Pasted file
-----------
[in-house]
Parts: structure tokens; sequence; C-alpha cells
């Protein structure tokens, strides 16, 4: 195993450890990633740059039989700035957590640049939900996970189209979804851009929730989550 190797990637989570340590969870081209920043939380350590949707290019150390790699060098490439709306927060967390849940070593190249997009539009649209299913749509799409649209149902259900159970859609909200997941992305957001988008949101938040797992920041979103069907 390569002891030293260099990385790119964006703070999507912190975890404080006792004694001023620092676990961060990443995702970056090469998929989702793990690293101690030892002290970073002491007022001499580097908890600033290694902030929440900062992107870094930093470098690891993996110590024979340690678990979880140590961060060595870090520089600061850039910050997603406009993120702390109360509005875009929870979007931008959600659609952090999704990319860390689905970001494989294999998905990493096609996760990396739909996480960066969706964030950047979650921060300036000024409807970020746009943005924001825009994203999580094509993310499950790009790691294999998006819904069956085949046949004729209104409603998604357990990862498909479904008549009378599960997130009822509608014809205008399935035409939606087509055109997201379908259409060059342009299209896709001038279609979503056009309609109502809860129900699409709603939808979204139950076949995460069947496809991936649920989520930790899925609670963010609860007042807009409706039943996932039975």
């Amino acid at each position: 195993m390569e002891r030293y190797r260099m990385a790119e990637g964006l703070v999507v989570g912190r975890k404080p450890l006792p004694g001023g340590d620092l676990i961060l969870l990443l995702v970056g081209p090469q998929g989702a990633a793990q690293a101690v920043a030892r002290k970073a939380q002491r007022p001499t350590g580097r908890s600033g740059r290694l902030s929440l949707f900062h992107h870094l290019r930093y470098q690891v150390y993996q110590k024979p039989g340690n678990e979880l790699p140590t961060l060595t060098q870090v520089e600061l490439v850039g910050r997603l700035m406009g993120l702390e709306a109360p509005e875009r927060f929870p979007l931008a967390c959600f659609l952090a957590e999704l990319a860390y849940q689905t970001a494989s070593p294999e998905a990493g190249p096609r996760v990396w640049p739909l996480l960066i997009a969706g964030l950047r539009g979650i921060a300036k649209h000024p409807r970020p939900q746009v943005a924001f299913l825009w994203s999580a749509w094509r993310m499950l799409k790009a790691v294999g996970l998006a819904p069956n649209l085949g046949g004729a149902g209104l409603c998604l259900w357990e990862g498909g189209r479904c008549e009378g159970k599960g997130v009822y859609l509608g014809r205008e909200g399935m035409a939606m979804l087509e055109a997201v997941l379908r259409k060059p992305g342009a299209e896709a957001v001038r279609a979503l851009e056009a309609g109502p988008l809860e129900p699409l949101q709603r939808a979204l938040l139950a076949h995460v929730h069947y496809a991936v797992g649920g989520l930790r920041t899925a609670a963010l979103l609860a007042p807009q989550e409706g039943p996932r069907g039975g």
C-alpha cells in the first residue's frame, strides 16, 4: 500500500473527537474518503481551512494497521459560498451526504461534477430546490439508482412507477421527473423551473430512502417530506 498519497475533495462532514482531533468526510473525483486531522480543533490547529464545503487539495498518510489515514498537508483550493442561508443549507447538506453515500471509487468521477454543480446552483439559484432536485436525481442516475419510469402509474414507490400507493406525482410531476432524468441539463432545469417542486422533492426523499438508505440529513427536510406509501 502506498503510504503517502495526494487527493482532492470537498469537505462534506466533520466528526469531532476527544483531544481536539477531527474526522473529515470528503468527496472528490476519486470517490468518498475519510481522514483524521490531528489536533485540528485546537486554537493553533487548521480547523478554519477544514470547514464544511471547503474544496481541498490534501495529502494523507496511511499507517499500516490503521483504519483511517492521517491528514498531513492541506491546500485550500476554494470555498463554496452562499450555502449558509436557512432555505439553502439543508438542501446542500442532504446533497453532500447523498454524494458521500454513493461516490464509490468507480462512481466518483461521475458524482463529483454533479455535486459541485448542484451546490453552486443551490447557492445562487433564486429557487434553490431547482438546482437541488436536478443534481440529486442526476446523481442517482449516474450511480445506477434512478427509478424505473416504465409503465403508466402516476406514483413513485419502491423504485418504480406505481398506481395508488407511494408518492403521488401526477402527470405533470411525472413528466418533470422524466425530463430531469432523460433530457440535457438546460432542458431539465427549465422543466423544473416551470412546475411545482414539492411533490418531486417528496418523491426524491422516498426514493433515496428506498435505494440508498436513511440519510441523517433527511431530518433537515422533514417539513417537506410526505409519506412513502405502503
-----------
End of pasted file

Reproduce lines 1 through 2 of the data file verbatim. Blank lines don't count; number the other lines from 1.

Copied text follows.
[in-house]
Parts: structure tokens; sequence; C-alpha cells